Sending books, letters to children in detention
Australians have brought joy to children in detention with books and letters.
By Emma Halgren
October 12 2015A project that “started around the kitchen table” just over a year ago has seen children in detention on Nauru receive books and letters from people all over Australia.
June Factor, convenor of Melbourne-based Befriend a Child in Detention, said the project grew out of a sense that there was a large group within the Australian community that was opposed to the government’s asylum seeker policies, but had not found ways to express that opposition.
“I think there is a section of the community that is very uneasy and uncomfortable about the treatment of asylum seekers, especially of children, but it’s not a section of the community that goes on marches or even signs petitions,” she said. “And I think it’s really important to stay connected with that section of the community.”
The Befriend a Child team decided to focus on sending books and letters to children on Nauru, inviting members of the public to contribute. They also wrote to publishers, booksellers and children’s writers, and “boxes and boxes of books arrived”, said June.
“Books symbolise a lot of what is lacking in the lives of people in these detention centres: civilisation, civility, community, learning, art and culture,” she said.
Each book included a letter from a member of the public, and many of the letter-writers also included a self-addressed envelope to encourage the recipient to write back.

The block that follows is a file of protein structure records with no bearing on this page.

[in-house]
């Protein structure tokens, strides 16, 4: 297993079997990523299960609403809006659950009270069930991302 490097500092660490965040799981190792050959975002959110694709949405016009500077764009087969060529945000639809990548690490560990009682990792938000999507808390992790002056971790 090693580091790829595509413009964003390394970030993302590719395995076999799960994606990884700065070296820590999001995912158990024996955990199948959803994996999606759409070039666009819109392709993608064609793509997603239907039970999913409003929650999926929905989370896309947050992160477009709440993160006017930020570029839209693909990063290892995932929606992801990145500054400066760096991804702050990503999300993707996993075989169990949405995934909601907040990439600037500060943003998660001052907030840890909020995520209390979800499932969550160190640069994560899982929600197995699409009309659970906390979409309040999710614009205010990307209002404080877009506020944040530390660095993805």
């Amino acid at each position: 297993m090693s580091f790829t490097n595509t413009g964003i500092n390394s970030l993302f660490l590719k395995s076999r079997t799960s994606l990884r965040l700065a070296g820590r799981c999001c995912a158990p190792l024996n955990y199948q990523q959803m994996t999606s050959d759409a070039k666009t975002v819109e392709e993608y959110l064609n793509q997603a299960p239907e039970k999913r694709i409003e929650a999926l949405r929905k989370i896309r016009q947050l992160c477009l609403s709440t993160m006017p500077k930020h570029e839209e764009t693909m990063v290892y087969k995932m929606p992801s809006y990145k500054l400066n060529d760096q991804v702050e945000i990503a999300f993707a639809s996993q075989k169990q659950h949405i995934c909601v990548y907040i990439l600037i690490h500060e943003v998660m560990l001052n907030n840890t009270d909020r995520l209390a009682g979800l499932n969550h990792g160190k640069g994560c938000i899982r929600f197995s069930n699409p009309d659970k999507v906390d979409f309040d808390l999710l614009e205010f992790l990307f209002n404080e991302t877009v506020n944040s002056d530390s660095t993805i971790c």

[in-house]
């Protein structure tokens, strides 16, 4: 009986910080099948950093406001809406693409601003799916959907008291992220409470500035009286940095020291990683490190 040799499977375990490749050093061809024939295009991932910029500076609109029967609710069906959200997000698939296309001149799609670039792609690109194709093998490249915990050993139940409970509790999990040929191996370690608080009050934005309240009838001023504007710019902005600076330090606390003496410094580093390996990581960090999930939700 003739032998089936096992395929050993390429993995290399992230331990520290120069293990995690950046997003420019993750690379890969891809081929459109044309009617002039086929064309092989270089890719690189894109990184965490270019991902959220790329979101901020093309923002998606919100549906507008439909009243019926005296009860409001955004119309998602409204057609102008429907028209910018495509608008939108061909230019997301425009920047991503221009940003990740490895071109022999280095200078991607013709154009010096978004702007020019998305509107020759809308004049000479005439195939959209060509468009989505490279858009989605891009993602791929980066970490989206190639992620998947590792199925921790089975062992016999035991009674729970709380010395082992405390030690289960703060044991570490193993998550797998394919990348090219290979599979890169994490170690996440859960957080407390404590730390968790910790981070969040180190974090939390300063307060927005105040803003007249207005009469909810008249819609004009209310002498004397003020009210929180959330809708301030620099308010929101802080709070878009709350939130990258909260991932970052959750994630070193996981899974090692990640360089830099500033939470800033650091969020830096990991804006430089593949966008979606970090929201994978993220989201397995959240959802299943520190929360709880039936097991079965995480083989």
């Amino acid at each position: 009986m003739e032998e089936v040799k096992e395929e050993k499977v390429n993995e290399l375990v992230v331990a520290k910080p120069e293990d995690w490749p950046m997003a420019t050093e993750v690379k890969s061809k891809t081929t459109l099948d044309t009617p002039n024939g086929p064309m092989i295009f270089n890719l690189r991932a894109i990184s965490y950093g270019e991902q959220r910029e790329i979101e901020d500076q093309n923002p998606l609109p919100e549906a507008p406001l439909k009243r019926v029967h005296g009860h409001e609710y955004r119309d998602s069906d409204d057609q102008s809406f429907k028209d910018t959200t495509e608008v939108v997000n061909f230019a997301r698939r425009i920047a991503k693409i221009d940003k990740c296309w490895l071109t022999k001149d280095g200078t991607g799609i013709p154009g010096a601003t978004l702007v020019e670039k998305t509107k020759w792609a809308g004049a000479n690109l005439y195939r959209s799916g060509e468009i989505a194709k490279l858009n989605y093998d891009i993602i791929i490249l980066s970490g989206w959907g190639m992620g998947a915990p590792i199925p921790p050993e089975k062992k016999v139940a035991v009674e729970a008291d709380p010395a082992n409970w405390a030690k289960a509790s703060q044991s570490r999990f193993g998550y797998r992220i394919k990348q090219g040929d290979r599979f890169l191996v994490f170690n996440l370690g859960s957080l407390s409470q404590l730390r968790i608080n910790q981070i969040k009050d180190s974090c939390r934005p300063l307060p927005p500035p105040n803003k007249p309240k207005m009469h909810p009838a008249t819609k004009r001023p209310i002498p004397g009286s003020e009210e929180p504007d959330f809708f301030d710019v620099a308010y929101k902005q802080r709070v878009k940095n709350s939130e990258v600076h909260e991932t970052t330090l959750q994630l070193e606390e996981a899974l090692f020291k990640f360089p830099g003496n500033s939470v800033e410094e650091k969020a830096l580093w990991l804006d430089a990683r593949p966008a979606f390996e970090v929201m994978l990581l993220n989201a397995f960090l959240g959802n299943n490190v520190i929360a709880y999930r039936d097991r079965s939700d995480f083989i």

In July, the team learned that the books and letters had been safely delivered to Nauru.
“We were so glad when we heard that the books had brought the children such great joy, and the letter in each book touched children and adults alike deeply, because it helped them feel that they were not forgotten.”
Since then, some of the children on Nauru have written back to their young Australian pen pals — a real connection has been made.
The project is ongoing, and books are continuing to arrive from all over the country. The Brotherhood of St Laurence has donated space in Melbourne to support the project, housing two volunteers, computers, and book donations as they arrive.
The team’s next goal is to send consignments of books and letters to all detention centres in Australia, and another batch to Nauru. The members have also started receiving invitations to speak in schools
about the project.
“It’s impossible to tolerate the treatment of asylum seekers really – it’s outrageous in every sense,” said June. “So you have to do something about it.”